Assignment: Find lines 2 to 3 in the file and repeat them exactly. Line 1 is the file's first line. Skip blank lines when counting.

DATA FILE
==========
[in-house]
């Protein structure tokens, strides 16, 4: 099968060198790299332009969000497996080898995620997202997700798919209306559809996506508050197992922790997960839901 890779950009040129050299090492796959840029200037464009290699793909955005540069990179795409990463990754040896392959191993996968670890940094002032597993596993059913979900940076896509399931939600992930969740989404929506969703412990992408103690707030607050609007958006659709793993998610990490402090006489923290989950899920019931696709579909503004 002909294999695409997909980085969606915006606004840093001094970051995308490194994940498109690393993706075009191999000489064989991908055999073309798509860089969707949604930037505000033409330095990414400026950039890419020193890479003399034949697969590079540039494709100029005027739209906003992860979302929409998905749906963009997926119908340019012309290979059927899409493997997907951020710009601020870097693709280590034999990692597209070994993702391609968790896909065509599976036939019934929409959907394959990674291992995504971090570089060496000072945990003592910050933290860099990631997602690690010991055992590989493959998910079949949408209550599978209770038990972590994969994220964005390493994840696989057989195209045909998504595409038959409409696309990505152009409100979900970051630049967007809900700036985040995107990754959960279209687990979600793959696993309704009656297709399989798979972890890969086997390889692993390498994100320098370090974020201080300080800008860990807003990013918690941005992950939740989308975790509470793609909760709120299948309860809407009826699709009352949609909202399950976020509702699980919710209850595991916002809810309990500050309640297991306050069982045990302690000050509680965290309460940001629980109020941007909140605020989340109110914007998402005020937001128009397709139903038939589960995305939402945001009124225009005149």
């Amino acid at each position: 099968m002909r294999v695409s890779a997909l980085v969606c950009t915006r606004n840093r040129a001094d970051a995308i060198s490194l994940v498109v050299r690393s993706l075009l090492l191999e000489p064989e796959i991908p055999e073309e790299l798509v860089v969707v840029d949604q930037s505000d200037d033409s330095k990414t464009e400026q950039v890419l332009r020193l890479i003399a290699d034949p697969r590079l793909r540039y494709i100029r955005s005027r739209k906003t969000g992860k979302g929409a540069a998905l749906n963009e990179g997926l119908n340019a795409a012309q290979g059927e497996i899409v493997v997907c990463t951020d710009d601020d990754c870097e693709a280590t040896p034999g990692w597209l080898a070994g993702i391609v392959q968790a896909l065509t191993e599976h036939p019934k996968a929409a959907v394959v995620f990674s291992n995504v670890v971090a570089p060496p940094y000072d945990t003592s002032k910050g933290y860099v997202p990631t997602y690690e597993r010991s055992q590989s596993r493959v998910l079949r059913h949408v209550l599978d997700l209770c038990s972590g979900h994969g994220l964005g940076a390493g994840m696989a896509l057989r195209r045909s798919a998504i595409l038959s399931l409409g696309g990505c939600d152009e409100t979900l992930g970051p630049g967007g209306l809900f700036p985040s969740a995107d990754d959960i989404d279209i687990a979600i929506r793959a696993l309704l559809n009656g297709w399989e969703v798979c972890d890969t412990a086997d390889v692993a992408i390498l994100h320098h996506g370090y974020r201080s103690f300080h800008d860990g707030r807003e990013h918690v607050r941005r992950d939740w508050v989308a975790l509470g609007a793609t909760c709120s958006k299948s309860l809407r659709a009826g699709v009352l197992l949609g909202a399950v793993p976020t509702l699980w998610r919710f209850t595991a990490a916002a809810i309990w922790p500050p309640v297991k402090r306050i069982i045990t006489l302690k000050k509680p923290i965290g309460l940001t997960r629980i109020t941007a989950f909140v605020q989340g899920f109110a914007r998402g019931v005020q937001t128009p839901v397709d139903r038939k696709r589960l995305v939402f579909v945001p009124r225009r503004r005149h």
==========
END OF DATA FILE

């Protein structure tokens, strides 16, 4: 099968060198790299332009969000497996080898995620997202997700798919209306559809996506508050197992922790997960839901 890779950009040129050299090492796959840029200037464009290699793909955005540069990179795409990463990754040896392959191993996968670890940094002032597993596993059913979900940076896509399931939600992930969740989404929506969703412990992408103690707030607050609007958006659709793993998610990490402090006489923290989950899920019931696709579909503004 002909294999695409997909980085969606915006606004840093001094970051995308490194994940498109690393993706075009191999000489064989991908055999073309798509860089969707949604930037505000033409330095990414400026950039890419020193890479003399034949697969590079540039494709100029005027739209906003992860979302929409998905749906963009997926119908340019012309290979059927899409493997997907951020710009601020870097693709280590034999990692597209070994993702391609968790896909065509599976036939019934929409959907394959990674291992995504971090570089060496000072945990003592910050933290860099990631997602690690010991055992590989493959998910079949949408209550599978209770038990972590994969994220964005390493994840696989057989195209045909998504595409038959409409696309990505152009409100979900970051630049967007809900700036985040995107990754959960279209687990979600793959696993309704009656297709399989798979972890890969086997390889692993390498994100320098370090974020201080300080800008860990807003990013918690941005992950939740989308975790509470793609909760709120299948309860809407009826699709009352949609909202399950976020509702699980919710209850595991916002809810309990500050309640297991306050069982045990302690000050509680965290309460940001629980109020941007909140605020989340109110914007998402005020937001128009397709139903038939589960995305939402945001009124225009005149």
């Amino acid at each position: 099968m002909r294999v695409s890779a997909l980085v969606c950009t915006r606004n840093r040129a001094d970051a995308i060198s490194l994940v498109v050299r690393s993706l075009l090492l191999e000489p064989e796959i991908p055999e073309e790299l798509v860089v969707v840029d949604q930037s505000d200037d033409s330095k990414t464009e400026q950039v890419l332009r020193l890479i003399a290699d034949p697969r590079l793909r540039y494709i100029r955005s005027r739209k906003t969000g992860k979302g929409a540069a998905l749906n963009e990179g997926l119908n340019a795409a012309q290979g059927e497996i899409v493997v997907c990463t951020d710009d601020d990754c870097e693709a280590t040896p034999g990692w597209l080898a070994g993702i391609v392959q968790a896909l065509t191993e599976h036939p019934k996968a929409a959907v394959v995620f990674s291992n995504v670890v971090a570089p060496p940094y000072d945990t003592s002032k910050g933290y860099v997202p990631t997602y690690e597993r010991s055992q590989s596993r493959v998910l079949r059913h949408v209550l599978d997700l209770c038990s972590g979900h994969g994220l964005g940076a390493g994840m696989a896509l057989r195209r045909s798919a998504i595409l038959s399931l409409g696309g990505c939600d152009e409100t979900l992930g970051p630049g967007g209306l809900f700036p985040s969740a995107d990754d959960i989404d279209i687990a979600i929506r793959a696993l309704l559809n009656g297709w399989e969703v798979c972890d890969t412990a086997d390889v692993a992408i390498l994100h320098h996506g370090y974020r201080s103690f300080h800008d860990g707030r807003e990013h918690v607050r941005r992950d939740w508050v989308a975790l509470g609007a793609t909760c709120s958006k299948s309860l809407r659709a009826g699709v009352l197992l949609g909202a399950v793993p976020t509702l699980w998610r919710f209850t595991a990490a916002a809810i309990w922790p500050p309640v297991k402090r306050i069982i045990t006489l302690k000050k509680p923290i965290g309460l940001t997960r629980i109020t941007a989950f909140v605020q989340g899920f109110a914007r998402g019931v005020q937001t128009p839901v397709d139903r038939k696709r589960l995305v939402f579909v945001p009124r225009r503004r005149h």